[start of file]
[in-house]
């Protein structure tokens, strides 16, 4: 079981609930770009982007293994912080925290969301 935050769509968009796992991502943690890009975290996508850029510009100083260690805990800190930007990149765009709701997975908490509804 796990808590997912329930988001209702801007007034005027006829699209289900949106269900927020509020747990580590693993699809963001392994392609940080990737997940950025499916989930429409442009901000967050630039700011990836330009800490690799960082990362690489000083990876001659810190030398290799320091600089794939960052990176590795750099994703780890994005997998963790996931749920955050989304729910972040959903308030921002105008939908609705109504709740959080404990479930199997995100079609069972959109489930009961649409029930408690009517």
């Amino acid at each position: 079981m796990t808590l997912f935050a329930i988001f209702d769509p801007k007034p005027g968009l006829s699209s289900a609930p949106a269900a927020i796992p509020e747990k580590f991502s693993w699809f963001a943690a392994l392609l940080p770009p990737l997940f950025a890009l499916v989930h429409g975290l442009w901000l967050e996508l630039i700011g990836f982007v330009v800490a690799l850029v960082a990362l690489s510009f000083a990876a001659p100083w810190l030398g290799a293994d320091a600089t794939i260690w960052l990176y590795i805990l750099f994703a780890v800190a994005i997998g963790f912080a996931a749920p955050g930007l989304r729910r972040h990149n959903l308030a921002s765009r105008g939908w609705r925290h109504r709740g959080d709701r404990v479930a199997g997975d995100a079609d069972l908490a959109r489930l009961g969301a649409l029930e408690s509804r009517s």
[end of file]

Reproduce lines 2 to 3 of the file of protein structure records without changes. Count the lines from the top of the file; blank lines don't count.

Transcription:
């Protein structure tokens, strides 16, 4: 079981609930770009982007293994912080925290969301 935050769509968009796992991502943690890009975290996508850029510009100083260690805990800190930007990149765009709701997975908490509804 796990808590997912329930988001209702801007007034005027006829699209289900949106269900927020509020747990580590693993699809963001392994392609940080990737997940950025499916989930429409442009901000967050630039700011990836330009800490690799960082990362690489000083990876001659810190030398290799320091600089794939960052990176590795750099994703780890994005997998963790996931749920955050989304729910972040959903308030921002105008939908609705109504709740959080404990479930199997995100079609069972959109489930009961649409029930408690009517």
């Amino acid at each position: 079981m796990t808590l997912f935050a329930i988001f209702d769509p801007k007034p005027g968009l006829s699209s289900a609930p949106a269900a927020i796992p509020e747990k580590f991502s693993w699809f963001a943690a392994l392609l940080p770009p990737l997940f950025a890009l499916v989930h429409g975290l442009w901000l967050e996508l630039i700011g990836f982007v330009v800490a690799l850029v960082a990362l690489s510009f000083a990876a001659p100083w810190l030398g290799a293994d320091a600089t794939i260690w960052l990176y590795i805990l750099f994703a780890v800190a994005i997998g963790f912080a996931a749920p955050g930007l989304r729910r972040h990149n959903l308030a921002s765009r105008g939908w609705r925290h109504r709740g959080d709701r404990v479930a199997g997975d995100a079609d069972l908490a959109r489930l009961g969301a649409l029930e408690s509804r009517s």